The federal parties fought to a virtual stalemate in Quebec on Monday, with seat totals in the province poised to remain relatively unchanged after the governing Liberals called a snap election that was widely criticized as unnecessary.
The state of play in Quebec mirrors a largely static electoral landscape following a 36-day campaign that lacked a defining national issue, as the Liberals return with another minority government.
Speaking to a group of subdued supporters in downtown Montreal, Bloc leader Yves-François Blanchet described the election as a return of the “status quo.”
“No winners, no losers,” he said. “One wants to say, ‘All that, for that.’”
He added that the parties will now have to work together and put some of their “rancor” behind them to ensure that this Parliament has an “acceptable” lifespan.
In Quebec, although no single party gained a decisive edge, the race was dominated by accusations of “Quebec bashing” and federal overreach that could have implications for national unity for years to come. Quebec’s close-fought election campaign came down to the wire on Monday night after a race that was dominated by accusations of “Quebec bashing” and federal overreach that could have implications for national unity for years to come.
The separatist Bloc Québécois had surged in recent polls after capitalizing on the controversy surrounding a question at the English-language leaders’ debate that few in the province typically watch. When a moderator asked Bloc Leader Yves-François Blanchet about the province’s “discriminatory” bill that outlaws the wearing of religious symbols by certain public-sector workers and a proposed bill to strengthen the place of French, his indignation mirrored that of many francophones. The question was widely seen as an expression of the rest of Canada’s disdain for Quebec’s approach to immigration and ethnic diversity, which is viewed as less multicultural, and prompted angry denunciations from the Bloc Leader along with pundits and political leaders across the province.
Although all three major national parties called on the broadcasters’ consortium to apologize, it was the Bloc, which has always presented itself as the only true defender of Quebec’s interests, that saw an immediate bump in the polls. Many voters seemed to agree with Mr. Blanchet that the Liberals and Conservatives were being “opportunistic” in denouncing the moderator the day after the debate.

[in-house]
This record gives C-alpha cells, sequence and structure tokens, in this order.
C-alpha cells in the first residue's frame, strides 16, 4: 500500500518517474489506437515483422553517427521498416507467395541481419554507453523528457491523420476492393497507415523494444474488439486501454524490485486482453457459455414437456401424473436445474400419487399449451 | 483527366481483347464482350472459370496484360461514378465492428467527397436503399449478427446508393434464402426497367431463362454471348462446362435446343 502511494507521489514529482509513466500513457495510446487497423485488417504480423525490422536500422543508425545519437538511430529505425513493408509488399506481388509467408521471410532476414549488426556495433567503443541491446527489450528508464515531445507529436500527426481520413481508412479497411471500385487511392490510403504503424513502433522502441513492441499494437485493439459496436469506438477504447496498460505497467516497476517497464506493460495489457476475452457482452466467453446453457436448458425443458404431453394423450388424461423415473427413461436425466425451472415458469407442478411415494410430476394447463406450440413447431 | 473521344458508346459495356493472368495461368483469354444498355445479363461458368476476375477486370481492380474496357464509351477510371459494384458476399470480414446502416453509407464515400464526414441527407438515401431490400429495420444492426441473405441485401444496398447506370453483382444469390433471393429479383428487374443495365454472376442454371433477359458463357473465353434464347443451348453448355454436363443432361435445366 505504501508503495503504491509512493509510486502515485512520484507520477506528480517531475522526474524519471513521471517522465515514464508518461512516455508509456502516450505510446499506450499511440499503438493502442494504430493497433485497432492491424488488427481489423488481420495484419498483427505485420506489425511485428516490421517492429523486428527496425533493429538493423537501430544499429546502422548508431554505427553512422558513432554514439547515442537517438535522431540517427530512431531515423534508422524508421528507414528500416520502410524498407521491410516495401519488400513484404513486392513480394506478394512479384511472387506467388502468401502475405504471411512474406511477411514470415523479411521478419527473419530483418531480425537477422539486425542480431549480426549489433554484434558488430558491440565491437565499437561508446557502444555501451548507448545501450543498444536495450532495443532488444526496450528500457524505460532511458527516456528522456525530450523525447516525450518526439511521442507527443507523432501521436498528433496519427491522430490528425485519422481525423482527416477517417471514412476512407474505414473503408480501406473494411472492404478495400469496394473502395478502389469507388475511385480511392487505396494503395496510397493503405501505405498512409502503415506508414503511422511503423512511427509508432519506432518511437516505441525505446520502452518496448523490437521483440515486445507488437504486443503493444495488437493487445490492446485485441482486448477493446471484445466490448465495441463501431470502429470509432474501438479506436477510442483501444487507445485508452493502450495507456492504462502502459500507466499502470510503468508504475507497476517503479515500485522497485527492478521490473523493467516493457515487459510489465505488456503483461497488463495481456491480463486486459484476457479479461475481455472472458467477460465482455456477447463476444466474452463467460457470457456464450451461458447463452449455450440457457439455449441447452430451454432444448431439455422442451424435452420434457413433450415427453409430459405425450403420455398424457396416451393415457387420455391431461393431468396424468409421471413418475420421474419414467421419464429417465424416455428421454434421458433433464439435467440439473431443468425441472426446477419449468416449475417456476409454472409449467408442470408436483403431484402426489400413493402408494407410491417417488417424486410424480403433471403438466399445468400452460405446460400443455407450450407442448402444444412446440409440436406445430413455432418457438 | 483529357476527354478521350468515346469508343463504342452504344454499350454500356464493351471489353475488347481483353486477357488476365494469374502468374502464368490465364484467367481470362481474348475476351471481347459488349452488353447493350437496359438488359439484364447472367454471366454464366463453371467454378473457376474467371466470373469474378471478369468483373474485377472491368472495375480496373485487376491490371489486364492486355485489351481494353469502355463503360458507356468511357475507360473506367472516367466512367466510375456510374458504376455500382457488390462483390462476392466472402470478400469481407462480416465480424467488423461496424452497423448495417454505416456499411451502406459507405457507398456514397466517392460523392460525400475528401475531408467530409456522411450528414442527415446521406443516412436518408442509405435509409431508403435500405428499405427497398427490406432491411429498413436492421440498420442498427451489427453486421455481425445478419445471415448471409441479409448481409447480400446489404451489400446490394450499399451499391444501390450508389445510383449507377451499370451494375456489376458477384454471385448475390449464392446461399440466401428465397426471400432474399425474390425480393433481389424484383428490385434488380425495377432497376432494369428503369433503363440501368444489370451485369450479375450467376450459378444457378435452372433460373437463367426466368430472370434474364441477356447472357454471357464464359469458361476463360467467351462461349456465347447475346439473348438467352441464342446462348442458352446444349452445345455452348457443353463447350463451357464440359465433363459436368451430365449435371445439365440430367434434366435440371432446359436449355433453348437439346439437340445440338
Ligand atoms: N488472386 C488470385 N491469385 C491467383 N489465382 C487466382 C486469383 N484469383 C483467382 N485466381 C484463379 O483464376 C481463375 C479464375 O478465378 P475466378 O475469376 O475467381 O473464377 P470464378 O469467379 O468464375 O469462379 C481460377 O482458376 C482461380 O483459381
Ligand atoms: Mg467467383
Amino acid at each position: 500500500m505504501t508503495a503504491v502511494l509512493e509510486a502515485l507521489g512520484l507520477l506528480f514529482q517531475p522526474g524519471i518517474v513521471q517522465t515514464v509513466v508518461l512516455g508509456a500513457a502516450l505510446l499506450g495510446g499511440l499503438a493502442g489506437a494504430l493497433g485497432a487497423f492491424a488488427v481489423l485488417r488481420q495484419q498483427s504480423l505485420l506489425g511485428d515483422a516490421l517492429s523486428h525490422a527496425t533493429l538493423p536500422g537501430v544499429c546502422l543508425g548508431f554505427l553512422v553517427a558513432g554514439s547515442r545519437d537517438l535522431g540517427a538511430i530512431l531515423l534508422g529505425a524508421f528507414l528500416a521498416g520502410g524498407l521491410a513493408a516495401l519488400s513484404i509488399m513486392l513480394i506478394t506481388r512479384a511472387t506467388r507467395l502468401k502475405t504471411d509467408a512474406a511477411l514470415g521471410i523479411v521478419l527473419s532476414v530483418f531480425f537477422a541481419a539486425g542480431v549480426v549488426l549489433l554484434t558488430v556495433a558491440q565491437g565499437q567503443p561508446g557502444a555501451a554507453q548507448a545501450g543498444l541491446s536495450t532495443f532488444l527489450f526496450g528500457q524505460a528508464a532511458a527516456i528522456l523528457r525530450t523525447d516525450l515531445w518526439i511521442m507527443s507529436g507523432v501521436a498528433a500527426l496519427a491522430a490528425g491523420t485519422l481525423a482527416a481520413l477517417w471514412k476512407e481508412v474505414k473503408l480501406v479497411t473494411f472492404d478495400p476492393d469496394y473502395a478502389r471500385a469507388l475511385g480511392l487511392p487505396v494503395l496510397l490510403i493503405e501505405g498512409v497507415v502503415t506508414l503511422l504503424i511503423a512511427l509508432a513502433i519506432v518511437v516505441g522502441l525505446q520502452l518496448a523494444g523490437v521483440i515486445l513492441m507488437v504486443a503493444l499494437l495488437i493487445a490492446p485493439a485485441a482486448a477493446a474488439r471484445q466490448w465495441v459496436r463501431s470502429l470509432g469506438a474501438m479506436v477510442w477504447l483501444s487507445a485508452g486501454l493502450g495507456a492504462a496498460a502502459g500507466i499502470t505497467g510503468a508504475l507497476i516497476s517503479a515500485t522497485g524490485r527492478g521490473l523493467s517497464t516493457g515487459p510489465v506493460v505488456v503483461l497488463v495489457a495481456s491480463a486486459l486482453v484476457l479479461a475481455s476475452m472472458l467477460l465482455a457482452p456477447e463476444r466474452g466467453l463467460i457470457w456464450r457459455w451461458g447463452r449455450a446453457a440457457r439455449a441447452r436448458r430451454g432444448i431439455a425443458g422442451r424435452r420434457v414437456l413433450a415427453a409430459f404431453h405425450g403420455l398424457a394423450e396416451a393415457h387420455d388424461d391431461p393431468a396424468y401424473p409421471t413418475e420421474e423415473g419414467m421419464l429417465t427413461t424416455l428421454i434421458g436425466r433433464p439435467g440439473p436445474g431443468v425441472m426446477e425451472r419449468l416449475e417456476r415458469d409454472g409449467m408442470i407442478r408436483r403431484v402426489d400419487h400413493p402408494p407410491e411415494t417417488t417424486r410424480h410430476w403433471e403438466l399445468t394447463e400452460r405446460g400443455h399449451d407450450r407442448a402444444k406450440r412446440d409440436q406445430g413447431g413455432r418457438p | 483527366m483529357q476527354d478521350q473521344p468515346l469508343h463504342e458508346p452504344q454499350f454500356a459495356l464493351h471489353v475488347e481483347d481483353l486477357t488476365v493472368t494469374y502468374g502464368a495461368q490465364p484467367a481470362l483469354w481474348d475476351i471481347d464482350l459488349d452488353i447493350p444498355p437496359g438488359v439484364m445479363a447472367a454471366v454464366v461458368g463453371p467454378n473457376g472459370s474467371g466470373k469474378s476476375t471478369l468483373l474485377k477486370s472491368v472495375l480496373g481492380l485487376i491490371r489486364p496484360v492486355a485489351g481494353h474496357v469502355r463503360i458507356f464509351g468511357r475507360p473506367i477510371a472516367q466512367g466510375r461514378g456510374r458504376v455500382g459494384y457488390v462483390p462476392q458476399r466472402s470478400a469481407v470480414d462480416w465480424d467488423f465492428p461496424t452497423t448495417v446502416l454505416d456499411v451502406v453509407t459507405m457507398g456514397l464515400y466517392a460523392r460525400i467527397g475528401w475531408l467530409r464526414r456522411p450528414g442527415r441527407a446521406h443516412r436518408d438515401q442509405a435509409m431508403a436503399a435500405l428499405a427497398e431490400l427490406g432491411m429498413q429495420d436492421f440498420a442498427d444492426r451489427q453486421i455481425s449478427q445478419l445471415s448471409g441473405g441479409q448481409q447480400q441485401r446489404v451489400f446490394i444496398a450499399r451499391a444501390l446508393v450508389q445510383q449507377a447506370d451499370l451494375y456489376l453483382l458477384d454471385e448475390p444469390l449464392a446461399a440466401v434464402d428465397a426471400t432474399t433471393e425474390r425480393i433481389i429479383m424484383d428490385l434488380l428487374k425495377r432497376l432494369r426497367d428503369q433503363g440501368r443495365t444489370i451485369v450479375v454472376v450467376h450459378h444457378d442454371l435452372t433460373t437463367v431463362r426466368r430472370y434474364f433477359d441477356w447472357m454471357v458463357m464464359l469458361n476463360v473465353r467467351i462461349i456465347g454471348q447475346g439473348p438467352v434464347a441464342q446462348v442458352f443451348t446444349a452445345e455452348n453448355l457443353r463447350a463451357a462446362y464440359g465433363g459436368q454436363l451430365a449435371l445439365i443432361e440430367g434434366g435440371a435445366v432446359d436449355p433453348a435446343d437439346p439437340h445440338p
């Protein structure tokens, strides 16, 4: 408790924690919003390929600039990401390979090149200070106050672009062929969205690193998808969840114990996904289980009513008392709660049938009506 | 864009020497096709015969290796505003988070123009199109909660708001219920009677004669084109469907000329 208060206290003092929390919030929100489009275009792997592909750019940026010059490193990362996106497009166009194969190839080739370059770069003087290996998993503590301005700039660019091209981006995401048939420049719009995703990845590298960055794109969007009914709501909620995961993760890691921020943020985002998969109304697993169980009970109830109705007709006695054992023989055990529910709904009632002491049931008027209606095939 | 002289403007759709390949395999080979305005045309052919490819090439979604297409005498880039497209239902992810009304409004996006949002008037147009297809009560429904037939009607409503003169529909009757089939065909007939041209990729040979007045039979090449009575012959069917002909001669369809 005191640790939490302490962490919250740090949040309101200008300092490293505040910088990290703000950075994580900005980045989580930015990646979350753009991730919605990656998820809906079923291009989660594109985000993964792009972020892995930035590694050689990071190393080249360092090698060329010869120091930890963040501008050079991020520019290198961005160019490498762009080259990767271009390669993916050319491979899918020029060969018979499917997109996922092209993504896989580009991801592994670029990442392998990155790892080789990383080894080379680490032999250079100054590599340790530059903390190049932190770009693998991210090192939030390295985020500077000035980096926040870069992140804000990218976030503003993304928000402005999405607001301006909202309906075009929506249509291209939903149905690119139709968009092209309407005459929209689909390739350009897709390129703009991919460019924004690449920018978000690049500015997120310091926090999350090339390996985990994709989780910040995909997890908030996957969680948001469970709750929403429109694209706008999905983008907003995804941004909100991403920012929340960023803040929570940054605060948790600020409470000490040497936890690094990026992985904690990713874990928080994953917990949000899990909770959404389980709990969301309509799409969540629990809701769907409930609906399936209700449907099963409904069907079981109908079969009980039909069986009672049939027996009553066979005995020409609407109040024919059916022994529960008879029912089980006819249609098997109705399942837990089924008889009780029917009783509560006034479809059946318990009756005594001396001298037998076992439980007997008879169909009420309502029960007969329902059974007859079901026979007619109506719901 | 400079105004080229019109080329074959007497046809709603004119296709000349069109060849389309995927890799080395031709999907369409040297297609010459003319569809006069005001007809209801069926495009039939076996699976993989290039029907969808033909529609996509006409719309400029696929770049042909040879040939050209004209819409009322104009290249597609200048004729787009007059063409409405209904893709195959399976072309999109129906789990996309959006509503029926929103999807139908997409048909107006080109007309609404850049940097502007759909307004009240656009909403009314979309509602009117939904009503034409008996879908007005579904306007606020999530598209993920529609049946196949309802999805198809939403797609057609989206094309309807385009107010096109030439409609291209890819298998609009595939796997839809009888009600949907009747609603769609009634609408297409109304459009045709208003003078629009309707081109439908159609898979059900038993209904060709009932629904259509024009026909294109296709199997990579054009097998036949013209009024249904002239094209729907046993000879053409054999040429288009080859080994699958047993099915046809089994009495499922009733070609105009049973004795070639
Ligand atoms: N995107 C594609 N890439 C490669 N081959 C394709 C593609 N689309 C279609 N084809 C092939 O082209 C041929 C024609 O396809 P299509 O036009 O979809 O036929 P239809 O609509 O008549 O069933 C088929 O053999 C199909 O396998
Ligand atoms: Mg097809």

The Liberals found themselves in a battle in Quebec after hoping that favourable polls in the summer would allow them to secure a majority government. But Mr. Trudeau often found himself on the defensive, rather than consolidating his popularity, while struggling with the question of why he called the election in the first place.
His stagnating fortunes in the province were thrown into relief by a testy performance in the first French-language debate on the popular Quebec network TVA, when he repeatedly raised his voice to talk over rival leaders, said André Lamoureux, a course instructor in political science at the University of Quebec in Montreal. “That doesn’t show a mastery of the agenda,” he said.
The Liberals stayed relevant throughout the campaign thanks to relatively progressive policies on issues important to Quebeckers, such as climate change, vaccination and gun control. The enduring, if controversial, star power of the Trudeau name in Quebec also made his party hard to dismiss.
Conservative leader Erin O’Toole pitched himself aggressively to Quebec this campaign, emphasizing his party’s traditional defence of provincial autonomy, a popular position in the federation’s most independent-minded province. His promises included billions more in unconditional health funding, additional powers over immigration and a vow not to intervene in court challenges to Bill 21, the religious symbols law. He was rewarded with a tempered endorsement from the popular Premier François Legault, who said Quebeckers should elect a Conservative minority government to check the “dangerous” centralizing overreach of the Liberals and NDP.
But Mr. O’Toole failed to connect with many Quebec voters on the campaign trail, and his party’s support remained around 20 per cent on the eve of the election. He was plagued by questions about his position on the previous Liberal government’s assault-weapon ban after he gave vaguely worded answers on the subject. The Liberals also attacked the Conservatives about a platform commitment to protect the conscience rights of doctors who refuse to provide abortions or medical assistance in dying.
The perception that he is in thrall to social conservatives has hurt Mr. O’Toole in socially progressive Quebec, Prof. Lamoureux said. “With Erin O’Toole there are fundamental divisions with Quebeckers on subjects that are very sensitive here. Abortion, firearms. … There are many people in Quebec who fear the Conservatives.”
The NDP entered the campaign with hopes of adding a handful of seats to the one it currently holds in Quebec, but polls suggested it would be a fight for the party to retain any presence in the province. The Orange Wave of 2011, when the popularity of the late Jack Layton propelled the party to a stunning 59 seats in the province, appears to be more of an anomaly with every passing election. In a province where various parties can typically count on regional strongholds – the Liberals on the island of Montreal, the Conservatives in the Quebec City region – NDP support is spread too thin, said James Kelly, professor of political science at Concordia University.
“One of the challenges the NDP has always faced in this province is that it doesn’t have a natural regional base.”
Before Parliament was dissolved, the Liberals had 35 seats in the province, the Bloc 32, the Conservatives 10, and the NDP 1.
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